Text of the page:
The West’s electrical grid is a 136,000-mile patchwork of transmission lines connecting two Canadian provinces, 11 Western states and pieces of three others, serving 80 million people.
While it drives a vital and growing piece of the U.S. economy, this fragile network remains vulnerable to increasingly extreme weather and wildfire risks, according to Masood Parvania, an associate professor of electrical and computing engineering at the University of Utah’s John and Marcia Price College of Engineering.
“These extreme weather events are not the way they used to be in the past. They are more frequent, so we get more of them, and they are more intense” said Parvania, who will co-lead the newly established U.S.-Canada Center on Climate-Resilient Western Interconnected Grid. “Heatwaves have become a normal part of our lives. They last longer and we record higher temperature every year.”
This new interdisciplinary center is aimed at fortifying the region’s power infrastructure against the floods, high winds, drought, even cold snaps that are also taking a heavier toll on the West’s energy systems. This vulnerability poses significant challenges to maintaining essential services, from health care to transportation and communication.
The international effort has secured nearly $9 million in federal grants from the U.S. and Canadian governments to explore ways to shore up the grid, known as the Western Interconnection, in the face of growing threats associated with global warming.
“Our standard of living depends on power systems, but we only realize that when we don’t have power,” Parvania said. “We want to avoid outages from happening with the growing number, intensity and duration of the adverse weather.”
Joining Parvania at the helm of the new center is the University of Calgary’s Hamid Zareipour, a professor of electrical and software engineering. Some $5 million in funding is coming from the U.S. National Science Foundation with the rest coming from Canada’s Natural Sciences and Engineering Research Council.
The center will pursue a broad interdisciplinary approach, tapping faculty from across the Utah campus, namely co-principal investigators Valerio Pascucci of the Scientific Computing and Imaging Institute, biologist William Andregg, director of the Wilkes Center for Climate Science and Policy, and Divya Chandrasekhar, associate professor in the Department of City and Metropolitan Planning.
“Collectively, these resources can facilitate the resilience of critical power grid infrastructure against extreme conditions,” said Erin Rothwell, the university’s vice president for research. “This center solidifies the University of Utah’s leadership in power grid resilience research and technology innovation.”
The U.S.-Canada Center on Climate-Resilient Western Interconnected Grid brings together leading experts in power engineering, climate, forestry, data analysis, policy and social sciences from a network of 35 partners, including the Western Electricity Coordinating Council, or WECC.
“As the regional entity with a focus on grid reliability and security for the Western Interconnection, we believe this new interdisciplinary center at the University of Utah will align greatly with the work of WECC,” Branden Sudduth, the nonprofit’s vice president of reliability planning and performance.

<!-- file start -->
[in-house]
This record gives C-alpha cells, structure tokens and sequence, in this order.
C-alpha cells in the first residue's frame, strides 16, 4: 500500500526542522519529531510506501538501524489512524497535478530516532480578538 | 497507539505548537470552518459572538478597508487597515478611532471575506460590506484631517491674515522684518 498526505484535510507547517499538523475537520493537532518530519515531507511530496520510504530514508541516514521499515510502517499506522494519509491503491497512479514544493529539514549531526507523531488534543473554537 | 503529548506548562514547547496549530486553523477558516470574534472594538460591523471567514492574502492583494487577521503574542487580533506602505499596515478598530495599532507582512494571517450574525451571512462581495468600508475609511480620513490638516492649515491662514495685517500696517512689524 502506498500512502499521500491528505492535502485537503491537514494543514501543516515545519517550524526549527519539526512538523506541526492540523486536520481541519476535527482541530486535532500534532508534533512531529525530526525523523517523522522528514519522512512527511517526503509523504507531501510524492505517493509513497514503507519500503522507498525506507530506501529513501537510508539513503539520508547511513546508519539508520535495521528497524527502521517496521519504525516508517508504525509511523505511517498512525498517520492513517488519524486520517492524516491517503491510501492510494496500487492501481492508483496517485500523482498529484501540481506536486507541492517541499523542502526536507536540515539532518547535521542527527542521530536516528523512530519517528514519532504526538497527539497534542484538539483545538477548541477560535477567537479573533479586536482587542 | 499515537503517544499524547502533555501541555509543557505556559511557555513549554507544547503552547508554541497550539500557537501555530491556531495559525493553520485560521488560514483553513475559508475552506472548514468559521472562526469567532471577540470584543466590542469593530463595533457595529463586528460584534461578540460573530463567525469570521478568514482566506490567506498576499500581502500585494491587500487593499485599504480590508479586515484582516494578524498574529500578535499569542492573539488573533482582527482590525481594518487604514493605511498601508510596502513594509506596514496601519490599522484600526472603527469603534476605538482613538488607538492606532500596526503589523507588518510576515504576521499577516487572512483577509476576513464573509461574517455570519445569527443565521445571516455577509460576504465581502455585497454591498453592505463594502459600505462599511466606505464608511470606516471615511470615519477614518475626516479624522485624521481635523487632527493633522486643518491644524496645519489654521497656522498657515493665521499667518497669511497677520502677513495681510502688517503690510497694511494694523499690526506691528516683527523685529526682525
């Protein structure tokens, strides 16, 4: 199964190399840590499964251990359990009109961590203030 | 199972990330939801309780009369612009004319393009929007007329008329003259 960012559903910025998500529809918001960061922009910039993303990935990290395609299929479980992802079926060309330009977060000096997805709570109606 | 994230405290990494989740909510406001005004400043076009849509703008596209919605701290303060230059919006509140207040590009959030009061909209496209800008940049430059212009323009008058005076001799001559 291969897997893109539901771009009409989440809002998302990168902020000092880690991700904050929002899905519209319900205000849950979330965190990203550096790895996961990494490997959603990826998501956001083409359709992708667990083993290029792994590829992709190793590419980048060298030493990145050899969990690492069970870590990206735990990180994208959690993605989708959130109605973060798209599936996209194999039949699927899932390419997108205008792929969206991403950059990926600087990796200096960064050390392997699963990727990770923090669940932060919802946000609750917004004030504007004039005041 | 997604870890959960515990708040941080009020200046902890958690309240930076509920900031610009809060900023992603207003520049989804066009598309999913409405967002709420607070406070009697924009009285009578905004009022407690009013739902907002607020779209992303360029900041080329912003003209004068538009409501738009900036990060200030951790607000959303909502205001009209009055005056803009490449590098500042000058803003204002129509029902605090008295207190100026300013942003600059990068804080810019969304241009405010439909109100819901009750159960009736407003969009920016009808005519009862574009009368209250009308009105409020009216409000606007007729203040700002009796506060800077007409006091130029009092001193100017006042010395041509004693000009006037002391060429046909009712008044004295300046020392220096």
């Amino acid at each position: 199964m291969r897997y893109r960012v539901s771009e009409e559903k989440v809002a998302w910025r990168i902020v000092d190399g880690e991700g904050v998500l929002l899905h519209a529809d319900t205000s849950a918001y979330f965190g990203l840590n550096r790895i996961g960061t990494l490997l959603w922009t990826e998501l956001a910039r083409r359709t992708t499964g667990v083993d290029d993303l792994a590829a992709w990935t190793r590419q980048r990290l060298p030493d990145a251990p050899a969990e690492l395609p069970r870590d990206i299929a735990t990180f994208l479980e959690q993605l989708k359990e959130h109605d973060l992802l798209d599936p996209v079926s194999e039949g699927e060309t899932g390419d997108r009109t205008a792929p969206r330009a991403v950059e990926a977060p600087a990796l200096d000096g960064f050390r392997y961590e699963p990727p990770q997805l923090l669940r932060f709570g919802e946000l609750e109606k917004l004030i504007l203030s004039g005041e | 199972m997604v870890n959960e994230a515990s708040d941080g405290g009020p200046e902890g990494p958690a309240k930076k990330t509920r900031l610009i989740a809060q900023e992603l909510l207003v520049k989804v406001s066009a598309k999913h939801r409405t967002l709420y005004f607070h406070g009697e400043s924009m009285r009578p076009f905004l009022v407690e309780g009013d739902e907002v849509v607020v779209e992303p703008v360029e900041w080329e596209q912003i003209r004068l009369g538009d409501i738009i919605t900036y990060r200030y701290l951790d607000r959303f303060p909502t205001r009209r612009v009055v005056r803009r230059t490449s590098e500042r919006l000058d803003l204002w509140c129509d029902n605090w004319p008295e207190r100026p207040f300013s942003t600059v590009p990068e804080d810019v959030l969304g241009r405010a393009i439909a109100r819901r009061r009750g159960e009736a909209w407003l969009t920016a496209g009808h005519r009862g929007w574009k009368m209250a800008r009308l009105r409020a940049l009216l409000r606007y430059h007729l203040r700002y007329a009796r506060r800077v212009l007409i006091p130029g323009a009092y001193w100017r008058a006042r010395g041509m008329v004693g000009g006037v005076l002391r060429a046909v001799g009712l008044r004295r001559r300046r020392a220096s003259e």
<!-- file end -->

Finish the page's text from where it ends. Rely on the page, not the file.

Extreme weather events aren’t the only challenge the grid faces.
“Additionally, much of the resource mix is changing from conventional generation to high penetrations of weather-dependent clean energy resources,” Sudduth said. “Addressing this through a multi-faceted, cross-collaboration approach is the best way to ensure a reliable and secure power supply.”
The new center will create an innovative cyberinfrastructure (CI) dedicated to gathering and distributing climate and grid data within the Western Interconnection’s stakeholder community.
“Our primary aim is to develop a trustworthy CI framework that fosters secure collaboration and information sharing among participants from academia, industry, and government,” said Pascucci, director of the Center for Extreme Data Management Analysis and Visualization (CEDMAV) and John R. Parks Endowed Chair Professor of Computing. “This collaborative effort will provide the essential data for constructing and sharing customized models for risk quantification and forecasting of regional extreme climate disturbances.”
While the Western grid is interconnected, it is not overseen by any single entity, but rather by dozens of agencies and utility companies. Overhauling it will require a collective effort by various communities whose priorities may not be in full alignment.
Meanwhile, the Western grid’s wires span a wide range of landscapes with different climates and topography and electricity often travels long distances from generating stations to end users. Vulnerabilities differ from place to place, according to Chandrasekhar. The new center seeks to provide a platform where all the stakeholders can engage in a process to craft solutions that benefit everyone.
Besides working with the communities, the center will connect with the utilities that are developing and implementing new technologies and assess the legal and regulatory constraints.
“The idea of centers like this is to help bridge that gap, to ask, ‘What are the needs of the hour from both the community perspective and the industry perspective?’” Chandrasekhar said. “And what can science do to help bridge that gap, and in turn, the science that you produce therefore becomes more and more usable.”
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Science writer, University of Utah Communications